Kudos to you and the folks on the forum for pointing out that blogging writers need to keep their readers in mind as they blog. Obviously (as you’ll see if you read my blog) I’m a big advocate of blogging writers dipping into their personal lives, but whenever I sit down to write an entry, I imagine my reader—a writer in Boise, Idaho, or an armchair traveler in Luxembourg who may never get to visit China—and I keep that reader in my head the whole time I’m writing. If I forget her and accidentally start to wax poetic about the way my toothbrush gleams in the smoggy morning light of new millennium Shanghai (I mean, who really cares?), I pinch myself on the arse, hit the delete key, and get back to the topic at hand.

    As a writing teacher, I’m always talking process with my students, but to write about my own process as I progress through this novel has been profound. The big question for me as I plan blog entries is, How do I get a non-writer (like my husband, the engineer) or a beginning writer or even a seasoned writer to really understand how to write a novel? And then, how do I make that entertaining? These two questions drive me forward in both the blog and the book. The two projects work together in my head, and there’s a relationship between them that I didn’t plan or expect.

    Finally, thanks for the kind words about my website. Yep, the design is all mine (thanks to iWeb and my dearly beloved Mac). The photos are mine, too. There’s nothing better than wandering around China with my camera. This country is beautiful, quirky, and so compelling. I’m pretty darn lucky to get to live here for a while.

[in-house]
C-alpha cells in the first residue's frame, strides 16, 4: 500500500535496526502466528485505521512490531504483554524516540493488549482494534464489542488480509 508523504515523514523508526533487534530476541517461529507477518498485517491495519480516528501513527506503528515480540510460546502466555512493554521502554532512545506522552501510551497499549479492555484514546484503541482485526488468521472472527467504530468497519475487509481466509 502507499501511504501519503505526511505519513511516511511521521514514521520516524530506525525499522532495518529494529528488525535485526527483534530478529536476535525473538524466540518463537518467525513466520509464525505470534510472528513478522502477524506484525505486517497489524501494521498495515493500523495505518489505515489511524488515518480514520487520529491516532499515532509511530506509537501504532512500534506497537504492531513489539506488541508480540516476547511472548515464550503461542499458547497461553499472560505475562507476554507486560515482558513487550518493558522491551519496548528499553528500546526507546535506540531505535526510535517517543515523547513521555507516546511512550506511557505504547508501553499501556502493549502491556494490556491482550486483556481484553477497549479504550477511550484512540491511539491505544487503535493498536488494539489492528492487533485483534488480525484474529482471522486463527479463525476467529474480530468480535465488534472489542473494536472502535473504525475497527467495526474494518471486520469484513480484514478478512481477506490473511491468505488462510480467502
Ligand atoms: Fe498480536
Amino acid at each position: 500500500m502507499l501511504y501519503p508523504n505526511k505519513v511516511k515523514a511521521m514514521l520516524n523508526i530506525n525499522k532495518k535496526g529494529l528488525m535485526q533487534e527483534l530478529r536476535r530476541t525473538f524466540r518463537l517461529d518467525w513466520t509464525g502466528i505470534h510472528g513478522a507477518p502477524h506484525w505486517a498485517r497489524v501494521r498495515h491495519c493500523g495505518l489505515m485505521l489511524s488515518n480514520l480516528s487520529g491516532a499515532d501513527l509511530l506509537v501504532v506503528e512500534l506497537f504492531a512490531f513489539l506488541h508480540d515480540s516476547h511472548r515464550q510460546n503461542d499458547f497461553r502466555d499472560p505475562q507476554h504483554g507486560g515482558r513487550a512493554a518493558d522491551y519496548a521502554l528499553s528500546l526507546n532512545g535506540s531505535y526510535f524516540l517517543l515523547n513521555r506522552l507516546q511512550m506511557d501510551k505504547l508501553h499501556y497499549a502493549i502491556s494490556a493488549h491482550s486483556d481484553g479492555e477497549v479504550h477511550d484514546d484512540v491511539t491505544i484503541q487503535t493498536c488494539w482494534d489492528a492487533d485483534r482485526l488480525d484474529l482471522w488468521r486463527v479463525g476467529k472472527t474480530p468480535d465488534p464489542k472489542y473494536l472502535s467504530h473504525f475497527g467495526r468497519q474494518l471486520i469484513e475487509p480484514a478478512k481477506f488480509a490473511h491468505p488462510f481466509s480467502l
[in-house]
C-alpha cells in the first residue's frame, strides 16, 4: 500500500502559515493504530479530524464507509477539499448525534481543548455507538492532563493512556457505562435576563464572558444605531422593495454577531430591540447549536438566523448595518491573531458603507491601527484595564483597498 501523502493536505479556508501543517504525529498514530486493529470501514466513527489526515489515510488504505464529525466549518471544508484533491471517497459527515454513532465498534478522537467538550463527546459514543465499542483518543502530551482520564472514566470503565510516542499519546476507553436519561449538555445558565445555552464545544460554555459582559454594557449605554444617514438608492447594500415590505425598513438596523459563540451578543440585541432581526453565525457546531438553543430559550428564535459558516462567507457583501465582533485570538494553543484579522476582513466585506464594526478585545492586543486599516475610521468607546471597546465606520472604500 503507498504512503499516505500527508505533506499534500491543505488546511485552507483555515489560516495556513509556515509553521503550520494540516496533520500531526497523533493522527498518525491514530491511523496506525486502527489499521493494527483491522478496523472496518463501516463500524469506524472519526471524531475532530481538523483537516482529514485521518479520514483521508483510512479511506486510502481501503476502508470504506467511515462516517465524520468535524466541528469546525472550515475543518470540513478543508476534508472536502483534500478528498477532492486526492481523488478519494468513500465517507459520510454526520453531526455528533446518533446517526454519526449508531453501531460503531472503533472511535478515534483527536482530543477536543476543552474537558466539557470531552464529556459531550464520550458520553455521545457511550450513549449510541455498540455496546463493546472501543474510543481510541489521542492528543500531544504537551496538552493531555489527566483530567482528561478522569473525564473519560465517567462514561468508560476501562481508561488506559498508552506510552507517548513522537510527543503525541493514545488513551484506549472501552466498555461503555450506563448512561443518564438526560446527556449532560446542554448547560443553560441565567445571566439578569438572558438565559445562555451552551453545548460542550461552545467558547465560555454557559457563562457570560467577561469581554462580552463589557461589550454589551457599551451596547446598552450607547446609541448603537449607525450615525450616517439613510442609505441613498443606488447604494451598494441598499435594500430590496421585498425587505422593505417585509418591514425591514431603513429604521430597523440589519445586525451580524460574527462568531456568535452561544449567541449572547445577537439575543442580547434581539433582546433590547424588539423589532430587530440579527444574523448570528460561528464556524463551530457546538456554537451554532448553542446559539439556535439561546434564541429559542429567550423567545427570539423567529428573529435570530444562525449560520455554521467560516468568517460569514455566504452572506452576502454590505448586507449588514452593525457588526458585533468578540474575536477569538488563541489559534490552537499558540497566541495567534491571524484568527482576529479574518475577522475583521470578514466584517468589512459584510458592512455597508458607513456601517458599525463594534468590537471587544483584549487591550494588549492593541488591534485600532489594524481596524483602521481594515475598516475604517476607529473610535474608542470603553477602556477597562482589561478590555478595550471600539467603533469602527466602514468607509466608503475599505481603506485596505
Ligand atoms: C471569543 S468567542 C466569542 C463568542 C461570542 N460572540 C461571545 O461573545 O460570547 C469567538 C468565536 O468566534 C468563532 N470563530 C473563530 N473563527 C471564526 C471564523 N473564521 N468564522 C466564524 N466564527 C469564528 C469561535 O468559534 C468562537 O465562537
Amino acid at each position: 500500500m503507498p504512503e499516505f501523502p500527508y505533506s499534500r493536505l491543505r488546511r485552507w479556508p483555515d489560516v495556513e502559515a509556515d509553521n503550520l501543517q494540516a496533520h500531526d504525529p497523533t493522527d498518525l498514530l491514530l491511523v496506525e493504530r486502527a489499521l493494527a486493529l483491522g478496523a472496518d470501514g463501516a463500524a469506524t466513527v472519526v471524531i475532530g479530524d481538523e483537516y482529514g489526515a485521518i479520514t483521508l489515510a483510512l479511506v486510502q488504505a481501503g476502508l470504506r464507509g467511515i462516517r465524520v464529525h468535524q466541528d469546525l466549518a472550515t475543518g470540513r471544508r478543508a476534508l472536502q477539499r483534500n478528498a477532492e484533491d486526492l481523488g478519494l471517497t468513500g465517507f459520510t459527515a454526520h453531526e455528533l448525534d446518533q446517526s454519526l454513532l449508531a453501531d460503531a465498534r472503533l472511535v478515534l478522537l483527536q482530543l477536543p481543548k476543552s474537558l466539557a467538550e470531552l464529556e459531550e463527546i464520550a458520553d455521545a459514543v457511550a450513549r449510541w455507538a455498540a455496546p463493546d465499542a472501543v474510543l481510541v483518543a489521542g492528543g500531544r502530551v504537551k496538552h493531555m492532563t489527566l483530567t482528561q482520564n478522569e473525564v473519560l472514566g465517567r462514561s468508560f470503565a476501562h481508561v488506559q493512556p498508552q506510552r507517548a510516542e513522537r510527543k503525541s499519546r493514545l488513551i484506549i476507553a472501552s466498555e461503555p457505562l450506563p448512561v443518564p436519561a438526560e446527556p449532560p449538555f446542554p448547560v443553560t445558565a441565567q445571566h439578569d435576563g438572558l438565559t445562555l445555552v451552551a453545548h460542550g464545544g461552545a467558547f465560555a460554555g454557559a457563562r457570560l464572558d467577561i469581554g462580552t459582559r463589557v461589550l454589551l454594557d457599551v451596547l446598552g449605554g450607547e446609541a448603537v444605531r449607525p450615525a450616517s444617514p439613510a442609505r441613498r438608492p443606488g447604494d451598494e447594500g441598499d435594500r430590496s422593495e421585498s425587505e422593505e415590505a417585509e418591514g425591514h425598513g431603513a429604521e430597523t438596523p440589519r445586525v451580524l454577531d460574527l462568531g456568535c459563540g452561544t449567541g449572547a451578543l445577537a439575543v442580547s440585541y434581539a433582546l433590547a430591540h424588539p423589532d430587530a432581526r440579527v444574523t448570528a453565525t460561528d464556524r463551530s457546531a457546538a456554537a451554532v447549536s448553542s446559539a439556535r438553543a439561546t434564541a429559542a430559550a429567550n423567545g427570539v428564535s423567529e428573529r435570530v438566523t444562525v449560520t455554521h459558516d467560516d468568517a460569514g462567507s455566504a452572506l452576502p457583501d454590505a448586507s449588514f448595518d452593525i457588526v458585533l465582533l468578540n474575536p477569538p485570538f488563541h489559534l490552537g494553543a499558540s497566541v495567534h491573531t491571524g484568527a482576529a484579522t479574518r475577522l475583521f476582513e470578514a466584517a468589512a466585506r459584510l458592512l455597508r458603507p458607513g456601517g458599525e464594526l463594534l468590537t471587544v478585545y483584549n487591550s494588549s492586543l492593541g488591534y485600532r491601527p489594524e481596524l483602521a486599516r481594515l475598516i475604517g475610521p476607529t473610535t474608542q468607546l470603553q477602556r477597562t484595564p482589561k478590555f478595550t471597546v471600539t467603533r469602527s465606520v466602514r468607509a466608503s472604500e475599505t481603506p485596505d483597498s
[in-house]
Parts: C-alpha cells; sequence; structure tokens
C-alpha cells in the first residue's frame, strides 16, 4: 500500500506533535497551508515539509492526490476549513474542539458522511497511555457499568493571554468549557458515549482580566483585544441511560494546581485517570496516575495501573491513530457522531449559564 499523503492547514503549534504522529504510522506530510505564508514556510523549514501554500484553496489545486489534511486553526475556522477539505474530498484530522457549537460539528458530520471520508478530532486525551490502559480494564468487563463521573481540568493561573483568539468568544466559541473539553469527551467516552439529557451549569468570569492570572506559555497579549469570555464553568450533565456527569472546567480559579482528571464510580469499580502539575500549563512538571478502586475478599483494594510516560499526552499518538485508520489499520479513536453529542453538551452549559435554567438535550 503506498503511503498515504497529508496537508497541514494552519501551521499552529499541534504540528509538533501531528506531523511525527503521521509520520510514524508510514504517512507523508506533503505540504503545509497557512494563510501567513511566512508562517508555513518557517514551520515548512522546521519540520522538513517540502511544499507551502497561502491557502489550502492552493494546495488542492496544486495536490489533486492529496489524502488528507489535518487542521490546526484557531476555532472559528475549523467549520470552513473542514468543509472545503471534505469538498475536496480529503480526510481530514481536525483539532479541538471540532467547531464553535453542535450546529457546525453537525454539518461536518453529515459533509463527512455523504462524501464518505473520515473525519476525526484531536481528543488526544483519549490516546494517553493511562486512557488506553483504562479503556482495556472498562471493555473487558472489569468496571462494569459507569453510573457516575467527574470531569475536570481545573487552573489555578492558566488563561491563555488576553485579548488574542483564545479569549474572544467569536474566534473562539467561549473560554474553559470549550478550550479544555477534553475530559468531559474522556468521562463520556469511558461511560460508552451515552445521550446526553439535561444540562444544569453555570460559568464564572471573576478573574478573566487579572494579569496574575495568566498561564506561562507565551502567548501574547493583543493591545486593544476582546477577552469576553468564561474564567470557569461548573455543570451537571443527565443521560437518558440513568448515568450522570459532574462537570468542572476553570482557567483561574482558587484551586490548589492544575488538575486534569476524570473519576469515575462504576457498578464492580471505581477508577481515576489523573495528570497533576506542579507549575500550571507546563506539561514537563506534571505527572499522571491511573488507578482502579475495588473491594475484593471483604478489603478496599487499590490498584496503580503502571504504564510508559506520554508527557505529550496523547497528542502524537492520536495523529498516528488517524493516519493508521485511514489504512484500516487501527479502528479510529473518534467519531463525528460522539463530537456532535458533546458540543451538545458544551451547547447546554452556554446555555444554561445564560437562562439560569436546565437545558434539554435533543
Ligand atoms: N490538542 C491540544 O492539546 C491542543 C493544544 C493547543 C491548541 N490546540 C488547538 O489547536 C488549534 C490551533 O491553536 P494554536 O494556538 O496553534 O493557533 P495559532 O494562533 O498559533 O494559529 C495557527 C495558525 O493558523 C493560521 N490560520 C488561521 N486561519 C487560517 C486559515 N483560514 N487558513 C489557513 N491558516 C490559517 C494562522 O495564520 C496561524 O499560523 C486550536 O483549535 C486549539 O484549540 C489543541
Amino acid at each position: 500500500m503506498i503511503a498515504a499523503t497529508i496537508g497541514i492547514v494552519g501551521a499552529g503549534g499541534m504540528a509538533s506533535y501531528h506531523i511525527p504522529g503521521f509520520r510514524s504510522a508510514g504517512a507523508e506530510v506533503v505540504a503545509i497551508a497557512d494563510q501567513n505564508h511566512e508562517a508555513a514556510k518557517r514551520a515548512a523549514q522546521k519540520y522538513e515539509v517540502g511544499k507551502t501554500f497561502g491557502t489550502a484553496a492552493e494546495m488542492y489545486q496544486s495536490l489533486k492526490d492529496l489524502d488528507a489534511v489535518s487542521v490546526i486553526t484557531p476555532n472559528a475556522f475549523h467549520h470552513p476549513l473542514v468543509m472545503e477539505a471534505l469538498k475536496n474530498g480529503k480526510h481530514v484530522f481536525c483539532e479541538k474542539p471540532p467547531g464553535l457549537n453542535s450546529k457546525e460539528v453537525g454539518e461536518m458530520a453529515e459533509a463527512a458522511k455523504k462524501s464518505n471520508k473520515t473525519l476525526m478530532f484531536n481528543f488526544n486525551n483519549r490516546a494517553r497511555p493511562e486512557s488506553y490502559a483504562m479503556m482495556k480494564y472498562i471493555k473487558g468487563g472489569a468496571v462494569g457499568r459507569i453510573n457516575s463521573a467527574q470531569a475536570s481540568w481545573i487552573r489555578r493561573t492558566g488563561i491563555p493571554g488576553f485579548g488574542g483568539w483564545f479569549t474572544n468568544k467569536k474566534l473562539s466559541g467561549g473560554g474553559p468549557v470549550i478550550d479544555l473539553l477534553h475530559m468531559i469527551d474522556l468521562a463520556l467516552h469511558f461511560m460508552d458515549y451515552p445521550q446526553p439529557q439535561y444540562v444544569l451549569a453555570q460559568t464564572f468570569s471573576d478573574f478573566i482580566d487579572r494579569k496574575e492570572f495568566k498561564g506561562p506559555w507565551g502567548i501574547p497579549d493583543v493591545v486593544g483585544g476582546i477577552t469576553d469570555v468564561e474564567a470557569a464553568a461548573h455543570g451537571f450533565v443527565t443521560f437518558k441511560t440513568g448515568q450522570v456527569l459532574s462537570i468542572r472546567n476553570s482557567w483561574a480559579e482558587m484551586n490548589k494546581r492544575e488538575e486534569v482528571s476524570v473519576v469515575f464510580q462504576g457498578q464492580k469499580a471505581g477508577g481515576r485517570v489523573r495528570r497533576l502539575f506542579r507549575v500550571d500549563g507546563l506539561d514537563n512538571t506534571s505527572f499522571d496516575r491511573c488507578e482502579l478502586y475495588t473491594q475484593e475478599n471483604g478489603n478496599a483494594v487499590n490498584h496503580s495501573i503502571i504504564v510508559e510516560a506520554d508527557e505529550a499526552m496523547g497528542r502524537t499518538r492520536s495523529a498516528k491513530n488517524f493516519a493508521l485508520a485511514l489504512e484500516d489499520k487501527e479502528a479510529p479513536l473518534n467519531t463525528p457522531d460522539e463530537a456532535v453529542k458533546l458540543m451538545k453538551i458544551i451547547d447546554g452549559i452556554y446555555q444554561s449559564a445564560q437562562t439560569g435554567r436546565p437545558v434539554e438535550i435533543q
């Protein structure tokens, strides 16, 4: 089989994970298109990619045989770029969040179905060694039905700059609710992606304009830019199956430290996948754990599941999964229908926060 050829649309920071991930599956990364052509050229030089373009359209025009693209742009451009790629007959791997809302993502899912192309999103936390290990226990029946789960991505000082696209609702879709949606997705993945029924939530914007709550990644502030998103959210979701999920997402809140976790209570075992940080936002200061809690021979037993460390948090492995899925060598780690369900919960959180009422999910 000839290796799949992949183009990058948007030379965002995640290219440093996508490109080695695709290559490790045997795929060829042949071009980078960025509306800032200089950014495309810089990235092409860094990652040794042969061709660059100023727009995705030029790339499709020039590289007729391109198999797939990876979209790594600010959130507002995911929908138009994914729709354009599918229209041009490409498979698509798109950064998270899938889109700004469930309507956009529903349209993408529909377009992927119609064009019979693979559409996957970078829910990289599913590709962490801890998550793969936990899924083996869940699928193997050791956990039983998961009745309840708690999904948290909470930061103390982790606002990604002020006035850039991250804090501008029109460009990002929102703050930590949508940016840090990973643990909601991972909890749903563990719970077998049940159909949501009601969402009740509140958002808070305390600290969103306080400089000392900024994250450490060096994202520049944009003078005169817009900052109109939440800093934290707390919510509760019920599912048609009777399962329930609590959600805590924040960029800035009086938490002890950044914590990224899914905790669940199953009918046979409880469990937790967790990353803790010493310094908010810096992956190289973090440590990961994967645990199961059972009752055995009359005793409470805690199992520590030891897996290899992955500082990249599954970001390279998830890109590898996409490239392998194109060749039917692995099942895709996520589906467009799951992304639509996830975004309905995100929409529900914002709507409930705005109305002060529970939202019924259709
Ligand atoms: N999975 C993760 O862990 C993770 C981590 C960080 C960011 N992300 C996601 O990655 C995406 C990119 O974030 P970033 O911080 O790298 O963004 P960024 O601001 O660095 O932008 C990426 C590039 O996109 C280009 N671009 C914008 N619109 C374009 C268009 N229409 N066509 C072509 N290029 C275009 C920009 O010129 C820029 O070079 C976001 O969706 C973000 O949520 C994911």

So thanks again! Can’t wait to see who your lucky Week 5 add will be!


  3. Michael


    This entry prompted a marketing question.

    I read your blog entry above, and thought this was an excellent comment–"The number one problem I see though, is that many writers, when writing for their blog, seem to forget the number one prerogative for all writers: respect your reader."

    Then I opened Kristin’s blog and noticed that one of her twelve links is to "The Al Gore-Initiated Live Earth Concerts," and I wondered how much a writer’s political views, when made public, define who their readers will be.

    I realize some writers do it intentionally in order to attract a certain market group. If Al Franken says something to offend conservatives, it will only endear him to liberals and make them more likely to buy his book. Ann Coulter knows if she takes a jab at liberals, conservatives will be more likely to buy her books. In other words, they do what they do to make points that can lead to more "controversy," which can lead to more coverage, which can finally lead to more sales.

    What about writers who write stories without any apparent political agenda? Do we risk alienating some potential readers if we post a link to politicians or other controversial people, or does it matter?



This site uses Akismet to reduce spam. Learn how your comment data is processed.